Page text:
Vegans are frequently misunderstood as fringe eaters with an unnatural passion for animal rights. While many vegans do feel passionately about animals, its time for others to see that a vegan diet and lifestyle go way beyond animal rights. Following a healthy, balanced vegan diet ensures a host of health benefits as well as prevention of some of the major diseases striking people in North America. Read these blogs to find out about the health benefits or going vegan or just provide better information to your patients.
All of the following nutritional benefits come from a vegan diet full of foods such as fresh fruits and vegetables, whole grains, nuts, beans, and soy products.
Reduced saturated fats. Dairy products and meats contain a large amount of saturated fats. By reducing the amount of saturated fats from your diet, you’ll improve your health tremendously, especially when it comes to cardiovascular health.
Carbohydrates. Carbohydrates provide energy for your body. When you don’t have enough carbohydrates, your body will burn muscle tissue.
Fiber. A diet high in fiber (as vegan eating usually is) leads to healthier bowel movements. High fiber diets help fight against colon cancer.
Magnesium. Aiding in the absorption of calcium, magnesium is an often overlooked vitamin in importance to a healthy diet. Nuts, seeds, and dark leafy greens are an excellent source of magnesium.
Potassium. Potassium balances water and acidity in your body and stimulates the kidneys to eliminate toxins. Diets high in potassium have shown to reduce the risk of cardiovascular diseases and cancer.
Folate. This B vitamin is an important part of a healthy diet. Folate helps with cell repair, generating red and white blood cells, and metabolizing amino acids.
Antioxidants. For protection against cell damage, antioxidants are one of the best ways to help your body. Many researchers also believe that antioxidants help protect your body against forming some types of cancer.
Vitamin C. Besides boosting your immune system, Vitamin C also helps keep your gums healthy and helps your bruises heal faster. Vitamin C is also an antioxidant.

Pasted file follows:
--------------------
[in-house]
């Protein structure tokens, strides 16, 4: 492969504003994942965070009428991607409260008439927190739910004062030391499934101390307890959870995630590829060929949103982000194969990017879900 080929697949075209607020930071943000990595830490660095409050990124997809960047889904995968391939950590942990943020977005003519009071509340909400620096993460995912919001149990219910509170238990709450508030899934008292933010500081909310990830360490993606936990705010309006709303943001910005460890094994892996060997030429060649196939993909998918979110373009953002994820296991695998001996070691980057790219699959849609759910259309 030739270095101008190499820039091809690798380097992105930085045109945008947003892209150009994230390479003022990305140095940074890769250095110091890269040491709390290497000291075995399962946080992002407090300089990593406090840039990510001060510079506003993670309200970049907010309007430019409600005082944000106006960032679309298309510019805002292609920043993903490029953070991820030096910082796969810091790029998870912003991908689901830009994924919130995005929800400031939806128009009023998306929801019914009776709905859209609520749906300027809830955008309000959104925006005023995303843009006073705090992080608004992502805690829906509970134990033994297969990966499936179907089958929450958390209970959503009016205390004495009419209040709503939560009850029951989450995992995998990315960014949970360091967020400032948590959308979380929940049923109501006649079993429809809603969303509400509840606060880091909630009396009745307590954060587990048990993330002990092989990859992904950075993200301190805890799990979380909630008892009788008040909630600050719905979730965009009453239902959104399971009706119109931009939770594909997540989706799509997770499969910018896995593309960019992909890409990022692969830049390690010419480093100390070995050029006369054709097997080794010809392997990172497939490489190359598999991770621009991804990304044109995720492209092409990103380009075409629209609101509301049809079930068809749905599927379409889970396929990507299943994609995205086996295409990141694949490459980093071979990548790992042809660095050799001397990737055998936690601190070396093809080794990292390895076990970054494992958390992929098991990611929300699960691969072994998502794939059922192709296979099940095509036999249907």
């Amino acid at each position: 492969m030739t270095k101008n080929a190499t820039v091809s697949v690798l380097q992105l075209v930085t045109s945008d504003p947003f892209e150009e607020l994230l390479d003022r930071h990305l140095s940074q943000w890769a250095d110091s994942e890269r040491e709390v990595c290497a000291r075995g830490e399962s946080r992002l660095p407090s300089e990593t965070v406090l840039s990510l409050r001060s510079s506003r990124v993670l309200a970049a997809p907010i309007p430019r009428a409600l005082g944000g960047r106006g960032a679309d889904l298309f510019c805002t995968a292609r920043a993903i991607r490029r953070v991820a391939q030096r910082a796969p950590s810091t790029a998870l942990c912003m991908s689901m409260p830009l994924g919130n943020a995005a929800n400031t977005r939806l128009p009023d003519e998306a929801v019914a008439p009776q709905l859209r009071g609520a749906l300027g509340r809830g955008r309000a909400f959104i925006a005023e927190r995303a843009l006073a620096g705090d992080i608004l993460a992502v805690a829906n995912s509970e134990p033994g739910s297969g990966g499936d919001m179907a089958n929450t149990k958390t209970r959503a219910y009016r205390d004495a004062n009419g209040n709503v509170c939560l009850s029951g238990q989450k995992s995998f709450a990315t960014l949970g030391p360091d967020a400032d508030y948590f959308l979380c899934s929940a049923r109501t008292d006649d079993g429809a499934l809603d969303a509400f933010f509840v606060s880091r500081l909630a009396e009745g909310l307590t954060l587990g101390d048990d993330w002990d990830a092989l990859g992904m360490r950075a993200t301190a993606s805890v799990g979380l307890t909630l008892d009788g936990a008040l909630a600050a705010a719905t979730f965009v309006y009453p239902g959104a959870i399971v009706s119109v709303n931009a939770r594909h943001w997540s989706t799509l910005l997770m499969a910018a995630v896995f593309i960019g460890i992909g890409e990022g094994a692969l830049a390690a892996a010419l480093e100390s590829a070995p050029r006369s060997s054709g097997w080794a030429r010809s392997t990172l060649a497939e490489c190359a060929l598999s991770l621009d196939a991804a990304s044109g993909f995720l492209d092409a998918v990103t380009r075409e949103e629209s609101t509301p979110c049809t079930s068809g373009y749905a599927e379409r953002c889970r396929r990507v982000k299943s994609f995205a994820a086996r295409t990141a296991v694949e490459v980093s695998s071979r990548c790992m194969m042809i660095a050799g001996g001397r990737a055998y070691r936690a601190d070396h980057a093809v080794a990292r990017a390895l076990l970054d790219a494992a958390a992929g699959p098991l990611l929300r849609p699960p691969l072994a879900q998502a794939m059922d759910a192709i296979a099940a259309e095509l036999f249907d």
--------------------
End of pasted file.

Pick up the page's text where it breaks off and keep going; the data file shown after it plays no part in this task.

Vitamin E. This powerful vitamin has benefits for your heart, skin, eyes, brain, and may even help prevent Alzheimer’s Disease. A diet high in grains, nuts, and dark leafy greens is full of Vitamin E.
Phytochemicals. Plant-based foods provide phytochemicals, which help to prevent and heal the body from cancer, boost protective enzymes, and work with antioxidants in the body.
Protein. That protein is good for your body is no surprise. It may be a surprise to learn that most Americans eat too much protein and in forms such as red meat that are not healthy ways of getting protein. Beans, nuts, peas, lentils, and soy products are all great ways to get the right amount of protein in a vegan diet.
Eating a healthy vegan diet has shown to prevent a number of diseases. Find out from the list below what you could potentially avoid just by switching to a healthy, balanced vegan way of eating.
Cardiovascular disease. Eating nuts and whole grains, while eliminating dairy products and meat, will improve your cardiovascular health. A British study indicates that a vegan diet reduces the risk for heart disease and Type 2 diabetes. Vegan diets go far in preventing heart attack and stroke.
Cholesterol. Eliminating any food that comes from an animal and you will eliminate all dietary cholesterol from your diet. Your heart will thank you for that.
Blood pressure. A diet rich in whole grains is beneficial to your health in many ways, including lowering high blood pressure.
Type 2 diabetes. Not only is a vegan diet a weapon against Type 2 diabetes, it is also "easier to follow than the standard diet recommended by the American Diabetic Association." Read more about it here.
Prostate cancer. A major study showed that men in the early stages of prostate cancer who switched to a vegan diet either stopped the progress of the cancer or may have even reversed the illness.
Colon cancer. Eating a diet consisting of whole grains, along with fresh fruits and vegetables, can greatly reduce your chances of colon cancer.
Breast cancer. Countries where women eat very little meat and animal products have a much lower rate of breast cancer than do the women in countries that consume more animal products.
Macular degeneration. Diets with lots of fresh fruits and vegetables, especially leafy greens, carrots, pumpkin, and sweet potatoes, can help prevent the onset of age-related macular degeneration.
Cataracts. Much the same way macular degeneration is headed off by a vegan diet, cataracts are also thought to be prevented through the intake of the same fruits and vegetables. Produce high in antioxidants are also believed to help prevent cataracts.
Arthritis. Eliminating dairy consumption has long been connected with alleviating arthritis symptoms, but a new study indicates that a combination of gluten-free and vegan diet is very promising for improving the health of those suffering from rheumatoid arthritis.
Osteoporosis. Bone health depends on a balance of neither too much or too little protein, adequate calcium intake, high potassium, and low sodium. With a healthy vegan diet, all four of these points set a perfect scenario for preventing osteoporosis.